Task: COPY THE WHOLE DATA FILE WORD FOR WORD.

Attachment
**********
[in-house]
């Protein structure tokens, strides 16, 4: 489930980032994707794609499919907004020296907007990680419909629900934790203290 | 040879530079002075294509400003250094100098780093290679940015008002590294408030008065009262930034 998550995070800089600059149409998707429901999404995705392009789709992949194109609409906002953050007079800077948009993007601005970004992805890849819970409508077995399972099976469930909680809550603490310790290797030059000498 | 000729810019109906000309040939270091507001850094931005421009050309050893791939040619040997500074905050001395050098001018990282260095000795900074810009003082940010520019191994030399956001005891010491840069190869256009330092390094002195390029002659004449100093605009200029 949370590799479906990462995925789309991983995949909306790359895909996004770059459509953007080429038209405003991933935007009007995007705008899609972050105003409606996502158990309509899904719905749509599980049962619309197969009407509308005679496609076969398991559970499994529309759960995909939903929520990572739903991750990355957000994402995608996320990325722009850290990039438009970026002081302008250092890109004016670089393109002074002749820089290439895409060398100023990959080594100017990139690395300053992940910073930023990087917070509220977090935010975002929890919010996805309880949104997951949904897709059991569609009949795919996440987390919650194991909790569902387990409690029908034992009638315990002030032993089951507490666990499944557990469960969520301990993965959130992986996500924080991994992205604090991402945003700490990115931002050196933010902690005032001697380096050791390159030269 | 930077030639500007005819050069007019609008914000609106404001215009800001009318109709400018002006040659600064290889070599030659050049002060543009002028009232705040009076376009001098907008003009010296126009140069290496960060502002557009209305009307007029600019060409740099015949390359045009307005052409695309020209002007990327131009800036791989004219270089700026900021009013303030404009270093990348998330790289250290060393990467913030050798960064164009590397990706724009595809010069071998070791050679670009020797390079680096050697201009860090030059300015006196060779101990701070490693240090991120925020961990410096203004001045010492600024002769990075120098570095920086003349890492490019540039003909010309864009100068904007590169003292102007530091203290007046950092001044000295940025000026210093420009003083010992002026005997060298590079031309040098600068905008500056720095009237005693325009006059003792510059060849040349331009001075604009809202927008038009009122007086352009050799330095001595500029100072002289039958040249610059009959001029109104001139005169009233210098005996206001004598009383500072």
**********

[in-house]
């Protein structure tokens, strides 16, 4: 489930980032994707794609499919907004020296907007990680419909629900934790203290 | 040879530079002075294509400003250094100098780093290679940015008002590294408030008065009262930034 998550995070800089600059149409998707429901999404995705392009789709992949194109609409906002953050007079800077948009993007601005970004992805890849819970409508077995399972099976469930909680809550603490310790290797030059000498 | 000729810019109906000309040939270091507001850094931005421009050309050893791939040619040997500074905050001395050098001018990282260095000795900074810009003082940010520019191994030399956001005891010491840069190869256009330092390094002195390029002659004449100093605009200029 949370590799479906990462995925789309991983995949909306790359895909996004770059459509953007080429038209405003991933935007009007995007705008899609972050105003409606996502158990309509899904719905749509599980049962619309197969009407509308005679496609076969398991559970499994529309759960995909939903929520990572739903991750990355957000994402995608996320990325722009850290990039438009970026002081302008250092890109004016670089393109002074002749820089290439895409060398100023990959080594100017990139690395300053992940910073930023990087917070509220977090935010975002929890919010996805309880949104997951949904897709059991569609009949795919996440987390919650194991909790569902387990409690029908034992009638315990002030032993089951507490666990499944557990469960969520301990993965959130992986996500924080991994992205604090991402945003700490990115931002050196933010902690005032001697380096050791390159030269 | 930077030639500007005819050069007019609008914000609106404001215009800001009318109709400018002006040659600064290889070599030659050049002060543009002028009232705040009076376009001098907008003009010296126009140069290496960060502002557009209305009307007029600019060409740099015949390359045009307005052409695309020209002007990327131009800036791989004219270089700026900021009013303030404009270093990348998330790289250290060393990467913030050798960064164009590397990706724009595809010069071998070791050679670009020797390079680096050697201009860090030059300015006196060779101990701070490693240090991120925020961990410096203004001045010492600024002769990075120098570095920086003349890492490019540039003909010309864009100068904007590169003292102007530091203290007046950092001044000295940025000026210093420009003083010992002026005997060298590079031309040098600068905008500056720095009237005693325009006059003792510059060849040349331009001075604009809202927008038009009122007086352009050799330095001595500029100072002289039958040249610059009959001029109104001139005169009233210098005996206001004598009383500072």